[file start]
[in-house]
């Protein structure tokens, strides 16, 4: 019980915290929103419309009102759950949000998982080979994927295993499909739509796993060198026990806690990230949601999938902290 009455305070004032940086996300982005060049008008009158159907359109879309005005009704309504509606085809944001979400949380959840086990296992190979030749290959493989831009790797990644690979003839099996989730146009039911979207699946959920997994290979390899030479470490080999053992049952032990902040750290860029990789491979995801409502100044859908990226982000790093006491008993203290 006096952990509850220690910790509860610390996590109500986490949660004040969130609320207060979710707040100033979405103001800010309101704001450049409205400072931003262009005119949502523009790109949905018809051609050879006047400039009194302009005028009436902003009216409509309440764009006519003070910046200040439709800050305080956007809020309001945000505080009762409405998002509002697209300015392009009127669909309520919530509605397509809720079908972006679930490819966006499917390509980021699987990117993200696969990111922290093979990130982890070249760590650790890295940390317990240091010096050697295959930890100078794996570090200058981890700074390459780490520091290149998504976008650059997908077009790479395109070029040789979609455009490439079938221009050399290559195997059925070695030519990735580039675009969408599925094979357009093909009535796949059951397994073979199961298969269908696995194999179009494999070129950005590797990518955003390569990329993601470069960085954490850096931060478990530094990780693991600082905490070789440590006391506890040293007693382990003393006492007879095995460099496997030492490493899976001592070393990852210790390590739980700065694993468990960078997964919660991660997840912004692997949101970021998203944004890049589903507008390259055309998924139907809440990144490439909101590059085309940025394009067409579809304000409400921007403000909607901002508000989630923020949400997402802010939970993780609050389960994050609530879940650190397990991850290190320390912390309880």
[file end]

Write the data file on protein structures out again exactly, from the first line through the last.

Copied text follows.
[in-house]
């Protein structure tokens, strides 16, 4: 019980915290929103419309009102759950949000998982080979994927295993499909739509796993060198026990806690990230949601999938902290 009455305070004032940086996300982005060049008008009158159907359109879309005005009704309504509606085809944001979400949380959840086990296992190979030749290959493989831009790797990644690979003839099996989730146009039911979207699946959920997994290979390899030479470490080999053992049952032990902040750290860029990789491979995801409502100044859908990226982000790093006491008993203290 006096952990509850220690910790509860610390996590109500986490949660004040969130609320207060979710707040100033979405103001800010309101704001450049409205400072931003262009005119949502523009790109949905018809051609050879006047400039009194302009005028009436902003009216409509309440764009006519003070910046200040439709800050305080956007809020309001945000505080009762409405998002509002697209300015392009009127669909309520919530509605397509809720079908972006679930490819966006499917390509980021699987990117993200696969990111922290093979990130982890070249760590650790890295940390317990240091010096050697295959930890100078794996570090200058981890700074390459780490520091290149998504976008650059997908077009790479395109070029040789979609455009490439079938221009050399290559195997059925070695030519990735580039675009969408599925094979357009093909009535796949059951397994073979199961298969269908696995194999179009494999070129950005590797990518955003390569990329993601470069960085954490850096931060478990530094990780693991600082905490070789440590006391506890040293007693382990003393006492007879095995460099496997030492490493899976001592070393990852210790390590739980700065694993468990960078997964919660991660997840912004692997949101970021998203944004890049589903507008390259055309998924139907809440990144490439909101590059085309940025394009067409579809304000409400921007403000909607901002508000989630923020949400997402802010939970993780609050389960994050609530879940650190397990991850290190320390912390309880």